We all want to be more productive, whether that’s writing more often, sending out more submissions, or being able to focus on the page at hand. But it’s not always easy, especially when most writers are working around other work, family and social demands. So how do you manage your time more effectively and get more done. That’s what productivity expert Moyra Scott is exploring on her workshop Time Management for Writers. We caught up with her to find out a bit more.
How did you become a ‘productivity expert?’ What has your journey been like?
As a creative, I am a proliferator of ideas, a starter of many projects. In terms of productivity, my weakness is being able to focus and follow through.
After one slightly fraught conversation with my husband, who told me in no uncertain terms that I needed to ‘Get. Stuff. Done!’ – I decided to take myself in hand. I started a blog, called it ‘Getting Stuff Done’ and began my quest to be a productive superstar! I studied the experts, I read the blogs, I attempted to apply it all to my life.
A year or so later, I was in conversation with a friend, who mentioned that their business was looking to take someone on. I was looking for work and literally said, ‘Hire me!! What is it? You can train me!’ It turned out that what their company did was to deliver a productivity programme based on the work of David Allen, who wrote the seminal productivity book Getting Things Done: Stress Free Productivity. I felt this was serendipitous and luckily so did they. I was trained in the ‘GTD’ method of ‘stress free productivity’ and learned to help transform the way people organised themselves at work. I worked at this company for several years, training and coaching hundreds of people to be more productive.
I discovered that I LOVED the whole field of productivity. My work broadened beyond the GTD method. I qualified as a coach and integrated my learning and experiences. I am still a productivity geek and i read books on it all the time.
You’ve worked in both the corporate and creative worlds. How different are the two environments?
The main difference is that in a corporate setting there are more external obstacles to productivity; other people, emails, meetings and so on. For creatives the obstacles can be more internal; distraction, procrastination, or attempting to operate without any kind of organisational structure whatsoever – which might feel like the creative way of doing things, but in fact means some activities, which need to be done regardless, are confusing, stressful, messy and take up waaay more time and energy than they need to.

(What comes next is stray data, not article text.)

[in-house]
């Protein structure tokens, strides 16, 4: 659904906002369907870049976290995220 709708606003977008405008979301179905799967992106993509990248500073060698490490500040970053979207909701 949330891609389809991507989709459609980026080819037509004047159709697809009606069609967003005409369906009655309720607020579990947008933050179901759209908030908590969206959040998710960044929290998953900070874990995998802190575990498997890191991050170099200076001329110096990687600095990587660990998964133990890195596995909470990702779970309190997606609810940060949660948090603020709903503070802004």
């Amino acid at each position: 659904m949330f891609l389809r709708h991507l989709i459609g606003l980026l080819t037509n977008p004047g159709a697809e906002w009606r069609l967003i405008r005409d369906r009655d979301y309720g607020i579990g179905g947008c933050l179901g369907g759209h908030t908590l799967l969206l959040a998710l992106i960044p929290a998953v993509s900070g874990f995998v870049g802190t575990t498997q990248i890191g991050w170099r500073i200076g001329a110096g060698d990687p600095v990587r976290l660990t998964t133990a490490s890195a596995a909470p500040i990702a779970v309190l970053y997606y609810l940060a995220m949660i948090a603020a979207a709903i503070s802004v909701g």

Sometimes in the creative writing community people are described as ‘planners’ or ‘pantsers.’ The first tend to plan out their work and writing, whilst the second go with the flow (or fly by the seat of their pants). Do you think that either approach is better?
I love those descriptions and recognise both behaviours. Having said that I haven’t come across many ‘planners’ in the creative community! I would say, that there are pluses and minuses to both approaches but if there is a problem with productivity, then either approach can used as a form of procrastination.
Many writers will be writing around their daily commitments; for example after work, or whilst looking after a family. What advice do you have for people who can’t commit all day, every day to writing?
I was speaking to an author, the other day, who has just finished writing a book which she wrote while her child was napping. She managed to do it because, when she sat down to write, she actually wrote. I am telling this story to show that it is possible. It is worth knowing what is stopping you is not ‘not enough time’ but something else. Figuring out what is the first step in overcoming it!
What are your top tips for productivity?
This does slightly depend on the person – but for me and in as general a way as I can, I would say:
Begin with the end in mind
Work out what the easiest, smallest, physical thing you need to do to start.
Do one thing at a time (ha! so hard for me – but its true!)
Zone your time so that certain days / times are strictly for creativity.
Work out what your own personal obstacles are – be honest with yourself – and figure out ways to overcome them at source and in advance.
Read the War of Art by Stephen Pressfield if you haven’t already!